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Maximum Speed of a Football

by
author image Rogue Parrish
An award-winning writer and editor, Rogue Parrish has worked at the Washington Post, the Baltimore Sun and at newspapers from England to Alaska. This world adventurer and travel book author, who graduates summa cum laude in journalism from the University of Maryland, specializes in travel and food -- as well as sports and fitness. She's also a property manager and writes on DIY projects.
Maximum Speed of a Football
A football lying on the grass of a football field. Photo Credit bigheaddaddy/iStock/Getty Images

A hockey puck can scorch across the ice at 110 mph, as measured by all-star contests in 2011 in the U.S. and Russia. The fastest pitchers can launch a baseball at 105 mph, as the Cincinnati Reds' Aroldis Chapman managed in September 2010. A football, with its ungainly oblong shape, technically called a prolate spheroid, doesn’t typically reach these speeds. But quarterbacks with a cannon arm can still get the ball downfield with plenty of mustard on it.

Kickers

The maximum speed of a football is actually achieved by the legs of place kickers and punters, not the rocket arms of quarterbacks. College punters can achieve top launching speeds of 60 mph, with 70 mph expected for top pros, writes Angelo Armenti in “The Physics of Sports.” Place kickers achieve another 10 mph from running up to the ball, so kickers achieve around 70 mph in college and 80 mph in the pros.

Quarterbacks

ESPN’s “Sport Science” feature uncovered the football throwing speed of one leading quarterback when it tested New Orleans Saint Drew Brees against an Olympic archer to see which could more accurately hit the bull’s eye on an archery target. In the process of hitting the bull’s eye on each of his first 12 tries, Brees threw at 52 mph. The ball had a launch angle of 6 degrees and spun at 600 rpm. Aerodynamic forces kept the nose of the ball moving right on target, with the ball displaying the optimal and necessary three small wobbles for five spins of the ball. Brees creates speed on the ball by what he calls the “kinetic chain”: power that rises from his feet to his hips, shoulder and finally throwing arm. Brees demonstrated how the index finger comes off the ball last, giving it its final push.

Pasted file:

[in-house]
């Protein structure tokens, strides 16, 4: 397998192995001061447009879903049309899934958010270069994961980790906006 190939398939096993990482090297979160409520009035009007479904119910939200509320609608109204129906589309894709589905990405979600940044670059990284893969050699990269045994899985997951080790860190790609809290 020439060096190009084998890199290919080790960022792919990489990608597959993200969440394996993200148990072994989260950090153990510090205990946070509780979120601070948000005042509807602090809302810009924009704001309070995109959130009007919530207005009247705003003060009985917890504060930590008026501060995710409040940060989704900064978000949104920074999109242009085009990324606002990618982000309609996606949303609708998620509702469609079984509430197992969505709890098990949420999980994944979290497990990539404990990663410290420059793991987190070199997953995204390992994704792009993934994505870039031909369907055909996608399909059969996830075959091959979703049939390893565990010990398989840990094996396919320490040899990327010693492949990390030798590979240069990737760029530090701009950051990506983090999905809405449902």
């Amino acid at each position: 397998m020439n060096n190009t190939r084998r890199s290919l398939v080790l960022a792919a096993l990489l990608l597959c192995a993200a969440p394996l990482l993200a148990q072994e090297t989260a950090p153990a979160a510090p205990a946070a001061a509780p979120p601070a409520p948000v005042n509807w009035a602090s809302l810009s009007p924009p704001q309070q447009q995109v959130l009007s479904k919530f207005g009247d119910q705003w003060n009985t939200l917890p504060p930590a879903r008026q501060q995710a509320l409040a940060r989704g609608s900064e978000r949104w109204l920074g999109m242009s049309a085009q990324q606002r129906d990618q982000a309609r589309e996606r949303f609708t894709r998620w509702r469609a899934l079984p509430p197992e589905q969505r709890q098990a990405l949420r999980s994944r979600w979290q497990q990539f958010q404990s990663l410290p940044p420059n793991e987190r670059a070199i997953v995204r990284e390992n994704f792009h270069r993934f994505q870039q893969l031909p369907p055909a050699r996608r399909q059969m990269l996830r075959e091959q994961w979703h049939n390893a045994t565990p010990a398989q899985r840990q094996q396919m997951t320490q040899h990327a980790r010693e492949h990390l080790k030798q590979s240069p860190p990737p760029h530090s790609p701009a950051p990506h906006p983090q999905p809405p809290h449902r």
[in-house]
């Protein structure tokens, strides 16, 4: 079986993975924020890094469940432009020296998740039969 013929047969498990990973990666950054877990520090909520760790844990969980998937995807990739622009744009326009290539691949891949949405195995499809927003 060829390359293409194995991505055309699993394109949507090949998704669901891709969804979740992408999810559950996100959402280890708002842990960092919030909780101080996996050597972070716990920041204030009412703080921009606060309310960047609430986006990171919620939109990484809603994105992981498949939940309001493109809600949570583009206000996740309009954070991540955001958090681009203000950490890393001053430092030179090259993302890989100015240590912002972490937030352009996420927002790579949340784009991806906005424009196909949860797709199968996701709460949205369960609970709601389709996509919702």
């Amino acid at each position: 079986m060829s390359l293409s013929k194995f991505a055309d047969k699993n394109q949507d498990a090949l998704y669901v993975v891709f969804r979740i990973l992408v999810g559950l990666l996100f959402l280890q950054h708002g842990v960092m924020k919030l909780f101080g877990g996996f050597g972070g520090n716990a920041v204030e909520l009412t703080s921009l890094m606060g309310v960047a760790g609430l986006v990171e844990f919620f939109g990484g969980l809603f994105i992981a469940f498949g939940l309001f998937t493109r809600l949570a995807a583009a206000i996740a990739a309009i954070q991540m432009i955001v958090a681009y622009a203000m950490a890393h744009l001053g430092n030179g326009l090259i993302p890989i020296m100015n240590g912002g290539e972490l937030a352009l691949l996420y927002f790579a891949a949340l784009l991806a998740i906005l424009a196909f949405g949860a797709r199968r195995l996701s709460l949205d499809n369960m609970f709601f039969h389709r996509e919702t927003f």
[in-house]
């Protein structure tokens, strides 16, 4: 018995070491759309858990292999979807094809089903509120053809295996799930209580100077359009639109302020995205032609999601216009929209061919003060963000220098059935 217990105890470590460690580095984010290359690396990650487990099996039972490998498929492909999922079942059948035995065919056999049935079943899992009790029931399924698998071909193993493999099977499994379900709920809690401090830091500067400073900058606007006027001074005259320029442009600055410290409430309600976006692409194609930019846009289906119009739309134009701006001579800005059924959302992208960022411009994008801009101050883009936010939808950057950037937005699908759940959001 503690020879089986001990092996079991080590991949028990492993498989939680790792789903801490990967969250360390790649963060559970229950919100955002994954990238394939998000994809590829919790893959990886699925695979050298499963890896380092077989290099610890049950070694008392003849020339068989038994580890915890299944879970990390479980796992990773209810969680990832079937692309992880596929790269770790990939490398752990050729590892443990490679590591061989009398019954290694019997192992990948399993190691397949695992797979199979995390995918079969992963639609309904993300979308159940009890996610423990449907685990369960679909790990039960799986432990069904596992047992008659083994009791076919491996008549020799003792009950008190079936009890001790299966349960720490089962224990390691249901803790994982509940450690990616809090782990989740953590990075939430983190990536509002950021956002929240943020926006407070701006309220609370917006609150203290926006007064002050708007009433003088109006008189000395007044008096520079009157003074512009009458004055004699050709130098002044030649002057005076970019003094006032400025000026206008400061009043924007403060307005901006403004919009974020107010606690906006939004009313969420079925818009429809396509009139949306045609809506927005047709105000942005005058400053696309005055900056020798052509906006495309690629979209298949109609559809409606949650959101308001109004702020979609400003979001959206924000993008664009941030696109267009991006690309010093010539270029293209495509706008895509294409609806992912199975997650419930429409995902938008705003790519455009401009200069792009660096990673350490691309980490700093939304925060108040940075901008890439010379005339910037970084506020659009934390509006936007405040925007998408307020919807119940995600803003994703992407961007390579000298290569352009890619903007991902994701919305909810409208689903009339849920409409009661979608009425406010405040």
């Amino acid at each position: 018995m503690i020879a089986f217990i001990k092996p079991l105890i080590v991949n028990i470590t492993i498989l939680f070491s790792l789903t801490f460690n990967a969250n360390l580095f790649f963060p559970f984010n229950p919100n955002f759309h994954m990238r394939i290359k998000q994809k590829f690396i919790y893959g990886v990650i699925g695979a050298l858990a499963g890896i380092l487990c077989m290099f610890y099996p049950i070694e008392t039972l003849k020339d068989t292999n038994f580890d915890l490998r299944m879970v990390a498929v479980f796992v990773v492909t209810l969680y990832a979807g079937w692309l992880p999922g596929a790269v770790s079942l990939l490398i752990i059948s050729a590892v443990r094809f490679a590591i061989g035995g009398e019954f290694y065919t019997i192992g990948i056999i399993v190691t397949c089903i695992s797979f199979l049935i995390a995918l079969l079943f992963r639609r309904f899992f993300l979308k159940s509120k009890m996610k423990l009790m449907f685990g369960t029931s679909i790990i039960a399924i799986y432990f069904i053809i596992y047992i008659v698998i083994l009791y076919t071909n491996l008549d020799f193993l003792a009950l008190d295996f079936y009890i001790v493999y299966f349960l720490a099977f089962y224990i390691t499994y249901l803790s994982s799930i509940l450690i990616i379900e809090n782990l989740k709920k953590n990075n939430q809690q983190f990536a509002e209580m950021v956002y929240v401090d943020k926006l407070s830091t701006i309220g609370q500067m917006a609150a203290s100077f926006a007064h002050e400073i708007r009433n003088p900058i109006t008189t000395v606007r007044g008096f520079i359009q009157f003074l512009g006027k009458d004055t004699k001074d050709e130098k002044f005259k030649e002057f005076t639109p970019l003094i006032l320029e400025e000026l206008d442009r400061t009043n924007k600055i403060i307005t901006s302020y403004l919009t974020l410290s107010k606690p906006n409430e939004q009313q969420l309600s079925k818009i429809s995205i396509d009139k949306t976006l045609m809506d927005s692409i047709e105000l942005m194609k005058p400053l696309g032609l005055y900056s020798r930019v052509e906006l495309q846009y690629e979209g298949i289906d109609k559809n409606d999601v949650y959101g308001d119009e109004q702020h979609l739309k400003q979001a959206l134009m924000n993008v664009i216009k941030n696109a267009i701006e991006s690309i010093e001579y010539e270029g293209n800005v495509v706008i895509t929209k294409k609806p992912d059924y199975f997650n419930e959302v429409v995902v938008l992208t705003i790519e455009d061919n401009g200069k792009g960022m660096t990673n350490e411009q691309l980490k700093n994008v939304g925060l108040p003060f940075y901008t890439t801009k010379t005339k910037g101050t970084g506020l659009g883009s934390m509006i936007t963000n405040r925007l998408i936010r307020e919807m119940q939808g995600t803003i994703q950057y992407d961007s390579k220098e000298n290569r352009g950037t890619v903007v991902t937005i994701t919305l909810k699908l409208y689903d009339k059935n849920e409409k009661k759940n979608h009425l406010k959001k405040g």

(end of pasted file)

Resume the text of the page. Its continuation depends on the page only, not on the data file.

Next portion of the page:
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Measurements

Drew Brees’s 52 mph falls in the typically 50 to 60 mph speed recorded for a professionally thrown football and may have been a bit slow because of his focus on accurately hitting a target 20 yards away. “Sport Science” also clocked a pass by Colt McCoy of the Cleveland Browns at 56 mph. In the 2011 NFL Scouting Combine testing college players, Nevada’s Colin Kaepernick registered 59 mph. Ryan Mallett of Arkansas recorded 58 mph, and Cam Newton of Auburn, 56 mph.

Fastest Ever

Figures for football greats are largely anecdotal but indicate that the greatest quarterbacks had exceptional throwing speed. Brett Favre is estimated at 63 mph, and Indianapolis Colts QB Peyton Manning, 59 mph on short hard throws. The hardest thrower ever may have been the Denver Broncos’ John Elway, who may have thrown in the rare category of above 60 mph. “They used to set the Jugs machines at 70 to 80 mph for us receivers to simulate John’s throws,” recalls Elway’s former receiver, Rod Smith.

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References

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